But Carlson’s position has also strengthened. After the election, Carlson announced that Fox News was “working on a project to expand the amount of reporting and analysis we do in this hour across other parts of the company.” Sure enough, Fox News’s ostensible “news” shows began picking up segments and interviews that had run the prior evening on Carlson’s program. Over the past two months, he has become a much more visible presence at the network.

During the Trump era, conservative and right-wing media have fractured into three groups. The largest is the group scrambling to demonstrate its Trumpiness to the president’s pool of millions of engaged supporters. Another group has rejected the Republican Party entirely, nestling in mainstream or even left-wing media over on-screen descriptors identifying them as former members of the right. Then there’s the third group, into which Carlson largely falls: those who responded to Trump not by embracing him but by instead largely training fire at Democrats and the actual or perceived political left. His show’s website positions itself not as a voice of the right but, instead, as being “the sworn enemy of lying, pomposity, smugness and group think.”

On Wednesday night, Carlson welcomed another member of that splinter onto his show. Fox News’s Brit Hume, unlike people such as Kilmeade, has spent the past two months offering criticisms of Trump’s crusade against the results of the election while focusing instead on attacking the media, Democrats and other members of the nebulously bounded group of “elites.”

The two were discussing the second impeachment of Trump, with Hume relegating the president to the political trash heap.

“He's a dead duck politically,” Hume said, calling the impeachment “overkill” as a result. But he conceded that Trump had perhaps nonetheless committed an impeachable offense.

“All that stuff he said for weeks on end after the election, that he’d won it in a landslide and that it was all stolen from him and that Mike Pence had the authority — which he most certainly did not — of reversing the result at the last minute last week,” Hume said, “that was, that was utter balderdash, and he fed it into the veins of his supporters, and one could make a pretty good case that that’s part of what got them into a fever that led to last week’s events.”

Carlson largely nodded along. After all, he, too, had been critical of some of Trump’s most outrageous assertions, even helping to bury then-Trump attorney Sidney Powell’s ridiculous vote-hacking theories by noting on-air that she had no evidence to bolster her claims. Neither he nor Hume targeted the network on which they were appearing for its role in spreading many of the same false claims. Instead, ever focused, Carlson brought things back around to his real target: The Democrats didn’t even try to make the case for impeachment.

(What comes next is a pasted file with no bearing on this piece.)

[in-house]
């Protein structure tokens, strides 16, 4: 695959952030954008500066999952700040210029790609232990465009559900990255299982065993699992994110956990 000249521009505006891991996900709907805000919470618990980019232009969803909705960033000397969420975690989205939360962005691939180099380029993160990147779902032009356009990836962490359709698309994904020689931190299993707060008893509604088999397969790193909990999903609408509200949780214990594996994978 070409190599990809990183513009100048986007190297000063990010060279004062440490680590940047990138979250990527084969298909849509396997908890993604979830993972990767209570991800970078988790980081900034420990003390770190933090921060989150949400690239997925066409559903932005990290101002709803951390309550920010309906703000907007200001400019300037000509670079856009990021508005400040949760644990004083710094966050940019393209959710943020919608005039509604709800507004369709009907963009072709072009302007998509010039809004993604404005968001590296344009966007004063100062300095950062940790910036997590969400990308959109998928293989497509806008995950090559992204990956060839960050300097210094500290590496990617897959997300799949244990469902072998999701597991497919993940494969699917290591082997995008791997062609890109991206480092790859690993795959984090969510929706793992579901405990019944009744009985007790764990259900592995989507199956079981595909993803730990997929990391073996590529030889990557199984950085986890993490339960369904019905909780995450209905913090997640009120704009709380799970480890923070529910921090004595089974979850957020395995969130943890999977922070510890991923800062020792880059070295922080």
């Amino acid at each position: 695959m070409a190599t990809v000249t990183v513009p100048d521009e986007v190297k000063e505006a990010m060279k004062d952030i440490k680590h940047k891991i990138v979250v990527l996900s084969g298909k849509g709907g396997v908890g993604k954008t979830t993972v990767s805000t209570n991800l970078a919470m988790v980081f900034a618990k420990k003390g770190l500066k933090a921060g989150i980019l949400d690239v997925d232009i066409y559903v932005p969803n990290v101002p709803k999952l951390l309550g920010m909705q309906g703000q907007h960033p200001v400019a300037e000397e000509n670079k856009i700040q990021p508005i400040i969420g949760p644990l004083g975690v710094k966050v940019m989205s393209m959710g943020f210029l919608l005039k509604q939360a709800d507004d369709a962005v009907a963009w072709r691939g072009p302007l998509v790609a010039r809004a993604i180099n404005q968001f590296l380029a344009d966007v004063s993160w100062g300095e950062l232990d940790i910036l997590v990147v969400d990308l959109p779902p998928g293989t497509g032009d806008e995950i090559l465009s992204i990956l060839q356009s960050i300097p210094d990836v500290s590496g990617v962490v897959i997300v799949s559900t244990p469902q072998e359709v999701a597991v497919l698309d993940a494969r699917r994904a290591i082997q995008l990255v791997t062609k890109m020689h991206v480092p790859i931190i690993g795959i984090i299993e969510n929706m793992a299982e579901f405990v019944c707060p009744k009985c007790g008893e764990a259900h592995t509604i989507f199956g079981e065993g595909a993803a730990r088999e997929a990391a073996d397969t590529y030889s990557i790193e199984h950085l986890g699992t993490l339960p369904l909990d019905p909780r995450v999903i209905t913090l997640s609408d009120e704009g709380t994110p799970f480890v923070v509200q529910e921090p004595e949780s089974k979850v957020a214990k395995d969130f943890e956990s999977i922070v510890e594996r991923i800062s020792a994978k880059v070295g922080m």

The most important part of Carlson’s commentary, though, involved both celebrating Trump’s base for its wisdom — and assuring that base that it needed a new champion. He disparaged the idea that impeaching Trump would weaken his base’s support for the president.

“Who does your average Republican voter trust more? Donald Trump or the many people who hate Donald Trump? Donald Trump or [Senate Majority Leader] Mitch McConnell? Donald Trump or CNN?” Carlson asked. “Come on. You know the answer. It’s not complicated.”

He went on to criticize the GOP for acquiescing to any fight over Trump at this point.

“At no point does it seem to have occurred to McConnell or any of these sort of geniuses clustered around him is that what’s really at stake is not the future of Donald Trump — he’s elderly and retiring next week — but instead the future of his voters. Tens of millions of them,” Carlson said. He claimed that those voters’ identification as Trump supporters would soon lead to their ostracization from American society.

But his most telling comments came later in the show.

“Why is it so hard for Republicans on the Hill, who’ve been locked in this bizarre, sadomasochistic relationship with Trump for four years, to say what’s true for a lot of people?” Carlson said. “Look, you know, Trump? Complicated, lots of views — I don’t care. He’s leaving next week.” 

“What I care about are his voters,” he continued. “I care about the country, the people who voted for him for a reason that probably had nothing to do with him, but had to do with the mismanagement of the country by the people in charge of it. Where’s their defender? Sincerely?”

This is Carlson’s sweet spot: refusing to accept Trump as a monolith while advocating overtly for those who strongly support the president. It’s unfolding rhetoric like Wednesday night’s that has prompted any number of articles speculating on whether Carlson could or hopes to be the next Republican presidential nominee. Perhaps it’s just a savvy play to retain viewers. But, perhaps, it’s more calculating than that.

Ask yourself this question: Is there any recent history of a Republican firebrand, one for whom race sits at the center of politics, moving from TV to the White House? Or, put another way, are there more Carlson Republicans or more McConnell Republicans?

Come on. You know the answer. It’s not complicated.